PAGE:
Week 10

Hao Yan - Sun 17 May 2020, 10:21 pm
Modified: Mon 15 June 2020, 3:55 pm

This week, each of our groups conducted some evaluations of other groups. Although it is still taught online at this stage, the advantage of using miro is that it allows us to see some details of the installation. I mean, in the past, although we were able to communicate face-to-face in the classroom, in reality, we rarely had the opportunity to view the work of other groups, because the time in the classroom was limited. We had to concentrate on making our installations. After all the teams uploaded their assignments to miro, in addition to being able to comment on each other, we can also check those interesting devices in our spare time. You can also read some pdf documents, which makes it more convenient for us to understand the students' mechanisms. Similarly, I have received a lot of feedback, some of which can improve our product experience.

Feedback 1:

We found your focus area intriguing and are happy to see that you have considered the safety of your users. Your scope and the intended functionally are clear and provide valuable information. It seems like you have a clear understanding of how Arduino’s work and utilise their potential effectively. With that said, you are lacking some background research. It would be useful to look into existing solutions that guide the visually impaired. Although the audio indicator that the user is outside of the safe zone is clear it is both loud and sharp and we can imagine it could become annoying. You could consider a milder or more pleasant sound without the indicator losing its core functionality. Some user research on what sounds would actually make sense for the users (do they understand what this loud annoying sound does?), would be great to see.

How I think about feedback 1

I entirely agree with some of the issues mentioned in this feedback. He was right. I did not do some background research when designing the safety alarm, such as reading relevant literature. The reason I used the Ultrasonic sensor is that I used it as a radar in a course last year. Since then, I have learned how this sensor works-detecting the distance between an object and the sensor. I used to spend a lot of time changing the code required by this sensor, so when I encountered this topic this time, I was able to think about it for the first time. So for this problem, I think, first of all, I want to figure out what I need to do with this device. I need a tool that can prompt the user. Specifically, users need to complete the tasks we designed within the prescribed scope. But because our equipment is for visually impaired people, we need to wear eye masks in our tests. This will cause a problem. People will quickly lose their sense of direction, which will lead to getting out of the safe range and causing some dangerous situations. For example, our sensors will be placed on some shelves. If people lose their sense of direction, they will easily trip over the shelves. As another example, we may choose to use a wooden stick as a sword. Therefore, it is even more necessary for the user to be within the venue at all times, because if people close their eyes to use it, it may hurt the surrounding crowd. This is what we don't want to see.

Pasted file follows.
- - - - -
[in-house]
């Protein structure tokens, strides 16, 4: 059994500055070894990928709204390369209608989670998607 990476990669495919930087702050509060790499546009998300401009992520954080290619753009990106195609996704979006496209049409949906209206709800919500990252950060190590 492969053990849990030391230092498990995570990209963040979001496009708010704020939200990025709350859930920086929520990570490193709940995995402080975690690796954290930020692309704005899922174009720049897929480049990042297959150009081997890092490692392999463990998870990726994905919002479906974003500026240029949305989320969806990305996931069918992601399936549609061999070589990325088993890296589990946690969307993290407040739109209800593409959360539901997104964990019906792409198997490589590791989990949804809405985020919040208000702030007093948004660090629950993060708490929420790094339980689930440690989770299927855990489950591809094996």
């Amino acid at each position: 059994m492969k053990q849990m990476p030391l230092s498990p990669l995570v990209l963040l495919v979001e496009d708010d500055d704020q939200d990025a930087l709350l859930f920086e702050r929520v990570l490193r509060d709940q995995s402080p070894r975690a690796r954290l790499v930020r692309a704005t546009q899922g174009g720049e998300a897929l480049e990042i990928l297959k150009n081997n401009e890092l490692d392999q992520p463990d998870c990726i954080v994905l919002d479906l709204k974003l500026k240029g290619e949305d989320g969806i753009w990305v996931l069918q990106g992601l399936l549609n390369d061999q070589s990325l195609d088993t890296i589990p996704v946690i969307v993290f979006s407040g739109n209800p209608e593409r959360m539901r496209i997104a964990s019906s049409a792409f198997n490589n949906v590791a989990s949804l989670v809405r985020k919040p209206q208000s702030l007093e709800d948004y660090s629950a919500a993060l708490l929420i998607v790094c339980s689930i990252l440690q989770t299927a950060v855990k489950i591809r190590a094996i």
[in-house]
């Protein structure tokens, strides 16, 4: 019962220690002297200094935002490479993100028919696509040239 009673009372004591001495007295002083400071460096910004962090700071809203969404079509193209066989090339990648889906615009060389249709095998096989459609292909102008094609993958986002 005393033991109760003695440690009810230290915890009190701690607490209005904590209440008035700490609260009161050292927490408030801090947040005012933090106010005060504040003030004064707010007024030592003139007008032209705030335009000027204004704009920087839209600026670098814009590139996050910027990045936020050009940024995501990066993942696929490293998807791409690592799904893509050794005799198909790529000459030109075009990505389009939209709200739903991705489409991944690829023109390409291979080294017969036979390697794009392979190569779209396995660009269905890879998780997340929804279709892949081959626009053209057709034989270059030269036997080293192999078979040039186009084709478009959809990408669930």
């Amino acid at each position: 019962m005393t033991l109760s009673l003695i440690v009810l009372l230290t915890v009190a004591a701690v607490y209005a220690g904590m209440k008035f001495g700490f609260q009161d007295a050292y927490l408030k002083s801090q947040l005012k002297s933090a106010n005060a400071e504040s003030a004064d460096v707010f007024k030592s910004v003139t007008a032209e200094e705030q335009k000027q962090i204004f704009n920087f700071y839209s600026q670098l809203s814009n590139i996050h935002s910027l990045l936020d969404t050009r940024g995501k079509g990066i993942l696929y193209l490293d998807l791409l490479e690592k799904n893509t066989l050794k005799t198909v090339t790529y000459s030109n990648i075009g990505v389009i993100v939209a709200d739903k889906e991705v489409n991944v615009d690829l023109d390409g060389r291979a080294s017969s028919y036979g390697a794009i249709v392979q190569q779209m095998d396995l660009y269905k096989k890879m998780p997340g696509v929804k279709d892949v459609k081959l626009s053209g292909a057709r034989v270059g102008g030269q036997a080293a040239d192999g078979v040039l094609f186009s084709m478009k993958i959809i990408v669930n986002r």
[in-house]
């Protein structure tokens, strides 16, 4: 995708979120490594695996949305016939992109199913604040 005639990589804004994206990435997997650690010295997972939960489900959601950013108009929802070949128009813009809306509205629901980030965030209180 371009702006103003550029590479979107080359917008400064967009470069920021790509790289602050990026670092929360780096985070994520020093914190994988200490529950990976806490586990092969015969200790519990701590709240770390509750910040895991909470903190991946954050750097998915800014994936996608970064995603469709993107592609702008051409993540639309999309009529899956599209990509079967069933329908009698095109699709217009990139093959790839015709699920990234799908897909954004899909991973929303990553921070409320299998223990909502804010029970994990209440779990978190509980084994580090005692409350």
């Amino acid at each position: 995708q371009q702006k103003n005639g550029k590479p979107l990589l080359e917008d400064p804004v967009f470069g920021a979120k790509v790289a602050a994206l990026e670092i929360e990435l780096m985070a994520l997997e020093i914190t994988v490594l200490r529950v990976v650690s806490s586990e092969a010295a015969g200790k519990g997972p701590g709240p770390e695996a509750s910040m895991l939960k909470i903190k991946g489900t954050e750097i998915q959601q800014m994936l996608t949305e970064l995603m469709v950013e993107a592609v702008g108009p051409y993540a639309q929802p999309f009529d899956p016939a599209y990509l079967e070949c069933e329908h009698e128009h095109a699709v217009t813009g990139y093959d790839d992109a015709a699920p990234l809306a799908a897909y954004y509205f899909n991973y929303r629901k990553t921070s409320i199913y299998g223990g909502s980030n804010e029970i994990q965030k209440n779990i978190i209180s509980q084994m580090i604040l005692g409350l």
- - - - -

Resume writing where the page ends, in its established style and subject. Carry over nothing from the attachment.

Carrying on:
Feedback 2:

However, showing what will happen to the users when they cross the safe area might be more realistic for us to see how it would be like when users are playing the game. Having more distinct sound indication to tell the users that they are crossing the safe area rather than having beeps might be more beneficial to users as it will be easier for them to understand. In your documentation, potential risk like falling or tripping might be more prevalent for visually impaired users. How would your concept prevent this from happening as they are playing this game? It is good to consider the safety issues of this game to allow your target audience to have a safe and enjoyable experience.

How I think about feedback 2

If I understand correctly, this feedback is about our demo video. I showed in the video how the ultrasonic sensor detects people's location and how the buzzer works after people cross the safety line. This feedback mentions that it may be more beneficial to use more clear voices to prompt people, which will make them easier to understand. This suggestion is excellent, and indeed people may easily misunderstand the alarm sound. But I think it's the first reaction from people. Most people will stand on the spot when they hear the buzzer alarm and give up the actions they would have done. This will allow enough time for people around to remind the user to return to a safe location. But if the alarm sound is changed to a sentence, then when people realize the meaning of this sentence, it is very likely that the danger can no longer be avoided. So I may change the frequency of the buzzer instead of choosing other ways to replace it.

I found this video by searching related content. So in theory, we can set the tone of the buzzer ourselves.

My point of view:

These are two suggestions from two different groups. Both of these suggestions are related to my alarm system. You can see from the video that so far, the sound of the alarm is single, only the sound of the buzzer itself. In fact, this sound is very annoying and harsh. But in fact, our original design was to prompt people to return to safe places by playing people's voice prompts. But because we have not been able to solve the problem of using a memory card to play music. In the workshop, Ben suggested that we use buzzer temporarily.

Because our device is composed of many systems, for the moment I am only showing a part of our device, so it is not playable. In the next few weeks, our team will form the results of each person. Complete the device, then invite everyone to help test, and give some feedback.